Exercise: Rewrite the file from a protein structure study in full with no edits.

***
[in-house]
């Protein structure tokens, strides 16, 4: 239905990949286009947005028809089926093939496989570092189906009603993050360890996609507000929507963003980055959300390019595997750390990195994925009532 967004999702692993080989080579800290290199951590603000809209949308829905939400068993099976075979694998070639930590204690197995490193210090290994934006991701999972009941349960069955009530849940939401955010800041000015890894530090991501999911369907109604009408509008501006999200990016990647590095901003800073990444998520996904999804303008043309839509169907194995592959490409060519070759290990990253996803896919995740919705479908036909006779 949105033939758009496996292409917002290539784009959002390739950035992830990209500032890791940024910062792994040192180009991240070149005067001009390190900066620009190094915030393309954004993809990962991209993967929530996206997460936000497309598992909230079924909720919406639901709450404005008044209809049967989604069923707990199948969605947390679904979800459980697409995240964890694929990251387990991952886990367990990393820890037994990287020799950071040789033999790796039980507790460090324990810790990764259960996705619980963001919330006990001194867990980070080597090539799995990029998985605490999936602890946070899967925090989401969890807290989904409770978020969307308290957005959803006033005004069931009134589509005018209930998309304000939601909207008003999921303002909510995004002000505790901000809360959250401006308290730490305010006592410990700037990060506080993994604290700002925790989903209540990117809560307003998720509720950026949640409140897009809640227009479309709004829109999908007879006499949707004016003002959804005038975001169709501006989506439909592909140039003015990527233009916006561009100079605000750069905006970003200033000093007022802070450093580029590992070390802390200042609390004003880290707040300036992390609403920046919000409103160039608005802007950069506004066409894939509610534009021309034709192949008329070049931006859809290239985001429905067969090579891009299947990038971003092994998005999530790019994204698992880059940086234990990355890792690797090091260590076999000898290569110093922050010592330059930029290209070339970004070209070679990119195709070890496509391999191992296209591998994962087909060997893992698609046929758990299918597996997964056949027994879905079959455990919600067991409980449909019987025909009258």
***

[in-house]
């Protein structure tokens, strides 16, 4: 239905990949286009947005028809089926093939496989570092189906009603993050360890996609507000929507963003980055959300390019595997750390990195994925009532 967004999702692993080989080579800290290199951590603000809209949308829905939400068993099976075979694998070639930590204690197995490193210090290994934006991701999972009941349960069955009530849940939401955010800041000015890894530090991501999911369907109604009408509008501006999200990016990647590095901003800073990444998520996904999804303008043309839509169907194995592959490409060519070759290990990253996803896919995740919705479908036909006779 949105033939758009496996292409917002290539784009959002390739950035992830990209500032890791940024910062792994040192180009991240070149005067001009390190900066620009190094915030393309954004993809990962991209993967929530996206997460936000497309598992909230079924909720919406639901709450404005008044209809049967989604069923707990199948969605947390679904979800459980697409995240964890694929990251387990991952886990367990990393820890037994990287020799950071040789033999790796039980507790460090324990810790990764259960996705619980963001919330006990001194867990980070080597090539799995990029998985605490999936602890946070899967925090989401969890807290989904409770978020969307308290957005959803006033005004069931009134589509005018209930998309304000939601909207008003999921303002909510995004002000505790901000809360959250401006308290730490305010006592410990700037990060506080993994604290700002925790989903209540990117809560307003998720509720950026949640409140897009809640227009479309709004829109999908007879006499949707004016003002959804005038975001169709501006989506439909592909140039003015990527233009916006561009100079605000750069905006970003200033000093007022802070450093580029590992070390802390200042609390004003880290707040300036992390609403920046919000409103160039608005802007950069506004066409894939509610534009021309034709192949008329070049931006859809290239985001429905067969090579891009299947990038971003092994998005999530790019994204698992880059940086234990990355890792690797090091260590076999000898290569110093922050010592330059930029290209070339970004070209070679990119195709070890496509391999191992296209591998994962087909060997893992698609046929758990299918597996997964056949027994879905079959455990919600067991409980449909019987025909009258």